A Genius Goes Wall To Wall– Chicago’s Rising Star

Like The Smashing Pumpkins, Alkaline, and Fallout Boy, Chicago has once again given the world of Alternative Rock a gift that may shake its very foundations. But this is a gift you won’t have heard of. At least not yet. Chris Mills is an astonishing mix of simple mathematical equations, raw  talent, and musical genius. In simple mathematics, Chris Mills is like your neighborhood rock player, except he’s a few decibels louder, he’s got a smile that’s a few megawatts brighter, and he’s about a hundred times more talented. Oh, and he’s touring with Ben Folds. So if Chris Mills is a Calculus SAT II test problem, then Garage-Band Billy next door who keeps you up at night is kindergarten arithmetic. But, in essence, it’s still the same subject; at 31 years of age Mills still plays with the same passion and fervor of any 13-year old jamming next to his mom’s Honda with his high school pals. But the Second City native isn’t only playing with his old friends, he’s following in the path of Ben Folds’ Live at Perth, the Ray Charles Masters albums, and Elton John’s Masterworks— he is playing with an orchestra—and that is the Genius of Chris Mills.

In the four years since Mills’ 2002 breakout album, The Silver Line, the rap on him was that his music was no longer unique or exciting, lacked the certain dragon’s breath that made good music great. But in 2005, Mills, who had good connections in the music industry, made a snap decision that defined him. Like Bruce Springsteen’s Born in the U.S.A. before him, Mills decided to go for broke with an album completely beyond the scale of anything he had ever done before. In the North Chicago ‘Wall to Wall’ studio, an 18-piece orchestra braved a Windy City snowstorm to play behind Mills, and, in what may later be remembered as a crucial moment in musical history, a blitzkrieg of creativity, an Chris Mills in Chicagoambitious full-frontal assault on the boundaries of music took place. The instruments encompassed the entire music world, from the glockenspiel to the guitar, violin to vocals, saxophone to baritone, filling up the room, actually, from Wall to Wall. A perfect amalgamation of old school (the album was not dubbed, giving it a 60’s feel), and new (the album features vibes, an instrument virtually unheard of in conventional rock world) gave the album an expansive feel, and in less then 48 hours—The Wall to Wall Sessions came into existance.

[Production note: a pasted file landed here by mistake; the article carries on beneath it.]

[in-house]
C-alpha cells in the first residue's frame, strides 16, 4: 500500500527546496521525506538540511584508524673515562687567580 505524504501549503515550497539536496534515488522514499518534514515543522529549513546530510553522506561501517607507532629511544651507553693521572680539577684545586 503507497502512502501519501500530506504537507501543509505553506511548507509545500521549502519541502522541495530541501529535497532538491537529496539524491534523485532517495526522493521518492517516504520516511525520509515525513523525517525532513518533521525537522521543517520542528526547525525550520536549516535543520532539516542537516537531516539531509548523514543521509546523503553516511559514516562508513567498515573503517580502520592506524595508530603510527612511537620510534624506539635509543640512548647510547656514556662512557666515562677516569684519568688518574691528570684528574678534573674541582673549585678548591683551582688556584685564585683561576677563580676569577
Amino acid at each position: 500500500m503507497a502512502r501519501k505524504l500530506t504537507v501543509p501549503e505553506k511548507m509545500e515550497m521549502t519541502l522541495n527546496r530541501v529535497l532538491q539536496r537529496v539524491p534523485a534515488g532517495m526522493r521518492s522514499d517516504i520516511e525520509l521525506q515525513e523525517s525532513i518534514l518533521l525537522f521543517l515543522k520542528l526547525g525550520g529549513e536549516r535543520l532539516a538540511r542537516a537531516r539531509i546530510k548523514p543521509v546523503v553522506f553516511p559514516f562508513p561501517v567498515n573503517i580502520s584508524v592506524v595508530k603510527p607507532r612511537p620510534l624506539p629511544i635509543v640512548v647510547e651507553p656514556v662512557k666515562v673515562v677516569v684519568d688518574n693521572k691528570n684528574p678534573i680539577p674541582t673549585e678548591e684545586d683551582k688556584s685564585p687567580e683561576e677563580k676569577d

The first track, in my opinion, the best two-minutes and forty five seconds of any Indie rock album, is entitled “Chris Mills Is Living The Dream.” And is even better then his hit song from The Silver Line, “Diamond,” a personal favorite that never fails to get played at his live performances.

  Chris Mills explains: “Well, I had just gotten back from being on tour, and I was at home, and working delivering pizzas and stuff. One day, I was folding pizza boxes or something, and my co-worker asked me, ‘what else do you do?’ I told him that I had just returned from Europe on tour, I made records, and all that stuff… he said to me, ‘man, you’re living the dream.’ And I thought, ‘What dream?’ I’m sitting here folding pizza boxes, totally broke… Sometimes the dream is being trapped in an elevator, so what dream am I living in? Maybe a nightmare?’” Wall To Wall Sessions